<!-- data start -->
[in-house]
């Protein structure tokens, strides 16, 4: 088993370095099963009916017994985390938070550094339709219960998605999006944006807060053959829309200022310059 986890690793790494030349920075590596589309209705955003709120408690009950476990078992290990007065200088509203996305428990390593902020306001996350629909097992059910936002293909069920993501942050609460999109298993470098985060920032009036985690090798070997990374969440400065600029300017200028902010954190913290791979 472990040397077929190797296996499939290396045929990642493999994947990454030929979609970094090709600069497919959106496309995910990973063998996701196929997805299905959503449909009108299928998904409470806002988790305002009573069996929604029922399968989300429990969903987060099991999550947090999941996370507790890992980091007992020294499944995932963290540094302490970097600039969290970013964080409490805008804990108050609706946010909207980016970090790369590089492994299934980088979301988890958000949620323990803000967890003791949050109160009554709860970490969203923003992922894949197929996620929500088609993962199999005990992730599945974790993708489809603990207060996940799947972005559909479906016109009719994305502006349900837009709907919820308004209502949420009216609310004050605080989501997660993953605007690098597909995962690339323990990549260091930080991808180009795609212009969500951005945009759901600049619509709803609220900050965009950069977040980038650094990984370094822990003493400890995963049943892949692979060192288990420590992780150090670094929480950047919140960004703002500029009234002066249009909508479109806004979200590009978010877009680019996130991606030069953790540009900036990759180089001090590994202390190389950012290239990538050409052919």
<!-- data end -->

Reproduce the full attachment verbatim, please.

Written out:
[in-house]
């Protein structure tokens, strides 16, 4: 088993370095099963009916017994985390938070550094339709219960998605999006944006807060053959829309200022310059 986890690793790494030349920075590596589309209705955003709120408690009950476990078992290990007065200088509203996305428990390593902020306001996350629909097992059910936002293909069920993501942050609460999109298993470098985060920032009036985690090798070997990374969440400065600029300017200028902010954190913290791979 472990040397077929190797296996499939290396045929990642493999994947990454030929979609970094090709600069497919959106496309995910990973063998996701196929997805299905959503449909009108299928998904409470806002988790305002009573069996929604029922399968989300429990969903987060099991999550947090999941996370507790890992980091007992020294499944995932963290540094302490970097600039969290970013964080409490805008804990108050609706946010909207980016970090790369590089492994299934980088979301988890958000949620323990803000967890003791949050109160009554709860970490969203923003992922894949197929996620929500088609993962199999005990992730599945974790993708489809603990207060996940799947972005559909479906016109009719994305502006349900837009709907919820308004209502949420009216609310004050605080989501997660993953605007690098597909995962690339323990990549260091930080991808180009795609212009969500951005945009759901600049619509709803609220900050965009950069977040980038650094990984370094822990003493400890995963049943892949692979060192288990420590992780150090670094929480950047919140960004703002500029009234002066249009909508479109806004979200590009978010877009680019996130991606030069953790540009900036990759180089001090590994202390190389950012290239990538050409052919």